Is the rape-shield law working?
Personal details about Kobe Bryant's accuser are slipping into the press and courtroom - a serious setback, some say, for rape-case reform. But others argue that Kobe Bryant's lawyers are simply giving him the best defense possible.
A trial date for Kobe Bryant has yet to be set. The Lakers star hasn't even entered a plea. Yet Americans following the high-profile drama of last June's alleged rape - and many who aren't - are already well-versed in rumors of his accuser's "American Idol" aspirations, suicide attempts, drug abuse, and sexual history. Anyone who cares enough to do a Google search knows her name as well.Skip to next paragraph
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These are the sort of details, supposedly, that were no longer going to enter the courtroom in a rape case, after years of reform efforts and rape-shield laws. And even in the Bryant case, they may never be admitted as evidence. But this week, the woman is answering questions about some of those rumors directly, facing Mr. Bryant for the first time since the alleged rape occurred, in a closed-door, pretrial hearing to determine what, if any, information about her past should be admitted in a trial.
It's a development that some are calling a misuse of the rape-shield law and a setback for rape-case reforms, while others see it as evidence of the system working as it should, or even of faults in a process that may keep an innocent man from using all tools to defend himself.
In the past eight months, the Kobe Bryant case has become the bellwether for the way rape is viewed and tried in this country, whether reforms have had any real effect, and the tricky balancing act courts must perform in weighing the rights of the accused against the rights of the victim - all while trying to ensure that justice is served.
"The law is trying to protect people in Kobe Bryant's position, and also people in the woman's position, and those are competing interests," says Craig Skinner, a criminal defense lawyer in Denver. "It's a constant balancing act that the court has to deal with. But the beauty of the rape-shield law is that it's a built-in protection process."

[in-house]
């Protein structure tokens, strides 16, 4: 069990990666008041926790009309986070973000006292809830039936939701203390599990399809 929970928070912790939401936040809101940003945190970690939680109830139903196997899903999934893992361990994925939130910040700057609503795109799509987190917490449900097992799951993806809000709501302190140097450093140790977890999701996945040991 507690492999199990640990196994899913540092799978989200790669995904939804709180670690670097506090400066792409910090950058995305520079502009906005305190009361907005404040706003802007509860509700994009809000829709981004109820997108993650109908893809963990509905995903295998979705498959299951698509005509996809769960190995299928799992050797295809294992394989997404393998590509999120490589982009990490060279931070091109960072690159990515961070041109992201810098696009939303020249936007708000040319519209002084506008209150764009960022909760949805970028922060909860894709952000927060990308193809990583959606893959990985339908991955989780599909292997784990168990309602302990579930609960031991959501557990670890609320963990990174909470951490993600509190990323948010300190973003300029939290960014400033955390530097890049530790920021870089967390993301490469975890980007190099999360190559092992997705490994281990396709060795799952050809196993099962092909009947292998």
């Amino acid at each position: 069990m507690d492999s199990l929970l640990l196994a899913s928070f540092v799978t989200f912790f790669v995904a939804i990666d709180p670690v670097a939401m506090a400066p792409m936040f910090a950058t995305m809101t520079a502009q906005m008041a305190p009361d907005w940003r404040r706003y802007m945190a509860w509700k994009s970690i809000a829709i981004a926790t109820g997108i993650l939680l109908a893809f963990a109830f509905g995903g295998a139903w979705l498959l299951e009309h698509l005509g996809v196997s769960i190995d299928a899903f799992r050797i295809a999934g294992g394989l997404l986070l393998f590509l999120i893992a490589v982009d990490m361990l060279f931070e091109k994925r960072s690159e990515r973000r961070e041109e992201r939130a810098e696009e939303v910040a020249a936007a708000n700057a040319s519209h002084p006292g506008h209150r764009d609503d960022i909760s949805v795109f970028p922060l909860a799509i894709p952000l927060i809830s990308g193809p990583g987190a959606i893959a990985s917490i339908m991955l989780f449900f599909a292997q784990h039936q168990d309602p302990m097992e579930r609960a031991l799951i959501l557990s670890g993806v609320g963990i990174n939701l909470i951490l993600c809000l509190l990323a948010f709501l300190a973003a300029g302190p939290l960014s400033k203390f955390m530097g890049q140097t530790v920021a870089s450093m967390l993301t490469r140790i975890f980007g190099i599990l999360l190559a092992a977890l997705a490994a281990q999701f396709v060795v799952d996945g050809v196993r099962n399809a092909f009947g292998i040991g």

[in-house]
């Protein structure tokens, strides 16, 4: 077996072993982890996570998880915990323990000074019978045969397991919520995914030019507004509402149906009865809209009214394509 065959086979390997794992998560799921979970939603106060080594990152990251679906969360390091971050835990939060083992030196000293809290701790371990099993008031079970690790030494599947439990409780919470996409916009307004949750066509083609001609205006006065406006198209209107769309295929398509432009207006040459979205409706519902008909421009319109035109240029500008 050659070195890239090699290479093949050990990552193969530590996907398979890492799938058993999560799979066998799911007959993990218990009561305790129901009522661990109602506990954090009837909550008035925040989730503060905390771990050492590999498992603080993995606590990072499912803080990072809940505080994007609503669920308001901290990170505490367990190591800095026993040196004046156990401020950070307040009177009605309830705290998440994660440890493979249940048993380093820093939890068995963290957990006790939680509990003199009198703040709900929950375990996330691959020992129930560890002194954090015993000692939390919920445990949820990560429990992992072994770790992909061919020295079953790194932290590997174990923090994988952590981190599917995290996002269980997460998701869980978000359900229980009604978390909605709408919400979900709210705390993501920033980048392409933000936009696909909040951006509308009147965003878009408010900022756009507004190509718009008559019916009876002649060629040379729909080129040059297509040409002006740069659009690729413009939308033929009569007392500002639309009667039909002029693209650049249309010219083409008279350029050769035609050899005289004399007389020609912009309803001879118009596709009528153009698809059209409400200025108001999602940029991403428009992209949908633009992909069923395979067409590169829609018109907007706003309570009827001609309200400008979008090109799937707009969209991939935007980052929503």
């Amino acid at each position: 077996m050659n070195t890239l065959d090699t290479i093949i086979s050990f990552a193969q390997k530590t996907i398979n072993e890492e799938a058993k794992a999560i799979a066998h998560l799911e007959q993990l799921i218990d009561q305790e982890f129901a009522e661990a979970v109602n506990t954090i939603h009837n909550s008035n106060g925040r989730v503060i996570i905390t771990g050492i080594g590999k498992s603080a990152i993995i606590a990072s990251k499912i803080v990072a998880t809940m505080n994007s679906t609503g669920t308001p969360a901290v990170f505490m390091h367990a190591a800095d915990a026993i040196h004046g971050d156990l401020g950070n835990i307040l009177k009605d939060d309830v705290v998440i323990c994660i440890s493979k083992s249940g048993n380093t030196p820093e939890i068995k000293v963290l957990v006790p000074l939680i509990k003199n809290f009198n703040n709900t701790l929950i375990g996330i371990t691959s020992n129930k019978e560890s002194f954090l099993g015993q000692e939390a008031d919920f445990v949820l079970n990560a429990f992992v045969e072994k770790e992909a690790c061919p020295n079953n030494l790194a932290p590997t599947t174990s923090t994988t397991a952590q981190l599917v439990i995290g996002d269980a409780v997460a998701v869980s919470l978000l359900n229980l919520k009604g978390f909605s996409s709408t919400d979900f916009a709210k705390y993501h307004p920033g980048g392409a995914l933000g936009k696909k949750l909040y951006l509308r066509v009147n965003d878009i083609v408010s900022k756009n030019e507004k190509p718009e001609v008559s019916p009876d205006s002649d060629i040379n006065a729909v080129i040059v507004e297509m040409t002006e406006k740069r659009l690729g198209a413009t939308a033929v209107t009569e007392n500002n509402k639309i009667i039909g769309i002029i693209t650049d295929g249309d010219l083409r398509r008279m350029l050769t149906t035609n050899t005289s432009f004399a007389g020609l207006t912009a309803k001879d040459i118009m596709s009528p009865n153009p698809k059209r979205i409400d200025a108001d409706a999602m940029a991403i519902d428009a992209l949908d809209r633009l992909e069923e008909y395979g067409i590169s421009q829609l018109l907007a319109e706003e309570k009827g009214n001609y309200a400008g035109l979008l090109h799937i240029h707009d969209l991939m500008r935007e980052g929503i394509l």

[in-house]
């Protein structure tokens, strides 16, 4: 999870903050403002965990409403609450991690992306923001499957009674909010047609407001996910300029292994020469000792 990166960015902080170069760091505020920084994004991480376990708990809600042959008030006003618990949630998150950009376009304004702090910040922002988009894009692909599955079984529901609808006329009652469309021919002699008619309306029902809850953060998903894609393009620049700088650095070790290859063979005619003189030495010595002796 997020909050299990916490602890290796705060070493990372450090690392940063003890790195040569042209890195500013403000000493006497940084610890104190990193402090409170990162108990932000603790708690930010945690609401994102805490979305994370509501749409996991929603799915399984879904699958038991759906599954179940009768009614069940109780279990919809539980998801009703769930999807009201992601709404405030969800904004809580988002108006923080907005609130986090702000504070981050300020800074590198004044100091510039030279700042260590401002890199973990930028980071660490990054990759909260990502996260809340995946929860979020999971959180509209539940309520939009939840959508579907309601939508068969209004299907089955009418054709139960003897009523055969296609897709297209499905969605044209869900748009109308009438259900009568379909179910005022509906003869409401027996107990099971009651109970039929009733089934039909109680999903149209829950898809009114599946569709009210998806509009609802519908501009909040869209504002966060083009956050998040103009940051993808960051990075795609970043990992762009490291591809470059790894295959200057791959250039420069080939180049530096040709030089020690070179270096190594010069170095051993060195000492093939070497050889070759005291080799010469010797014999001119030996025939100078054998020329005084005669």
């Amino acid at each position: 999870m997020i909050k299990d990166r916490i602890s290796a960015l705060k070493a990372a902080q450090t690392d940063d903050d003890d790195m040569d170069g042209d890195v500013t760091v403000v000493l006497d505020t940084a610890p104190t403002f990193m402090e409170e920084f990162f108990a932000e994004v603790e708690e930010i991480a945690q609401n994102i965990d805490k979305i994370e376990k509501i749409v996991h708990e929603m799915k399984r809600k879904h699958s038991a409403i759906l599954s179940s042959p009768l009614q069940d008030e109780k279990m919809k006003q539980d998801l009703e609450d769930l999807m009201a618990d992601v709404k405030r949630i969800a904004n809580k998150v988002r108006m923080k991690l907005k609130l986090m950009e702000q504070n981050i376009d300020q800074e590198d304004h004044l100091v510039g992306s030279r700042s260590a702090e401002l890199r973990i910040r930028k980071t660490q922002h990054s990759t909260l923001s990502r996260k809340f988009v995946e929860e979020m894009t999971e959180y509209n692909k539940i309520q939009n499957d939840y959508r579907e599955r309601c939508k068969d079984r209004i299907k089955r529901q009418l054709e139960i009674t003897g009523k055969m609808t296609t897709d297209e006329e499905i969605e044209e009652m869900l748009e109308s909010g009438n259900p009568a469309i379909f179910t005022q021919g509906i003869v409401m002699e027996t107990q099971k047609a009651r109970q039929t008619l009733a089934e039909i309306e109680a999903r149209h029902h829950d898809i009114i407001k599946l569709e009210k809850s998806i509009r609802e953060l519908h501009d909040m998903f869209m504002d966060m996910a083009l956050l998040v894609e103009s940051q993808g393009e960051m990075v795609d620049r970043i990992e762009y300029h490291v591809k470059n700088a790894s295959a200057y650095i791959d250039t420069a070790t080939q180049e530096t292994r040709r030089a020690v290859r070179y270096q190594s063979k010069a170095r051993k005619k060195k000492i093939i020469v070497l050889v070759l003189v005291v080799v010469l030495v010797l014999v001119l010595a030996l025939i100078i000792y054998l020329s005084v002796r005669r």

Not everyone agrees the protection process is working in this case, however. No matter what ultimately gets admitted to court, many Americans, and most likely the future jurors, know about the wrangling over the victim's underwear, and whose semen stains it contained, or about the defense's theory that this fits into a pattern of attention-getting behavior - issues that critics say could prejudice a jury. It could also make future victims fearful that their past will be investigated as ruthlessly as this woman's has been.
During a preliminary hearing last October, after a day of graphic testimony about the prosecution's case against Bryant, most of the news was about defense lawyer Pamela Mackey's bombshell question near the end of the day: whether the injuries could "be consistent with someone who had had sex with three different men in three days."
With questions like that, designed to paint a picture of the accuser as promiscuous, the woman "is the victim of this defense-at-any-cost mentality, in a case where because there's so much at stake, the beating she's taking is unbelievable," says Wendy Murphy, a former sex-crimes prosecutor who now teaches at the New England School of Law.
So far, she adds, the Kobe Bryant case has exploited every myth about women except the "virgin" myth: "That women are mentally ill, and vindictive, and lie for sport. That false allegations are common, and women like men to force themselves on them because they're not allowed to be sexually aggressive. Even the idea that the injuries are a result of Kobe's size is a kind a race myth."
Those sorts of suggestions - and their implication that certain women are more likely to be lying, or that they "had it coming to them" - are exactly what rape-shield laws were designed to prevent.
Most states' laws were enacted in the 1970s, as a recognition that a rape victim's sexual history is too often used against her in court - and that it prejudices juries yet provides little evidentiary value.
Many people view the laws as a way of keeping the victim's name from being dragged through the mud, or a way to encourage more reporting about a crime on which the vast majority of victims remain silent. But the laws' most important function is not protecting the victim but preventing prejudice from getting in the way of an accurate verdict, says Michelle Anderson, a professor specializing in rape law at Villanova University's School of Law. "They're a protection of the truth-seeking process."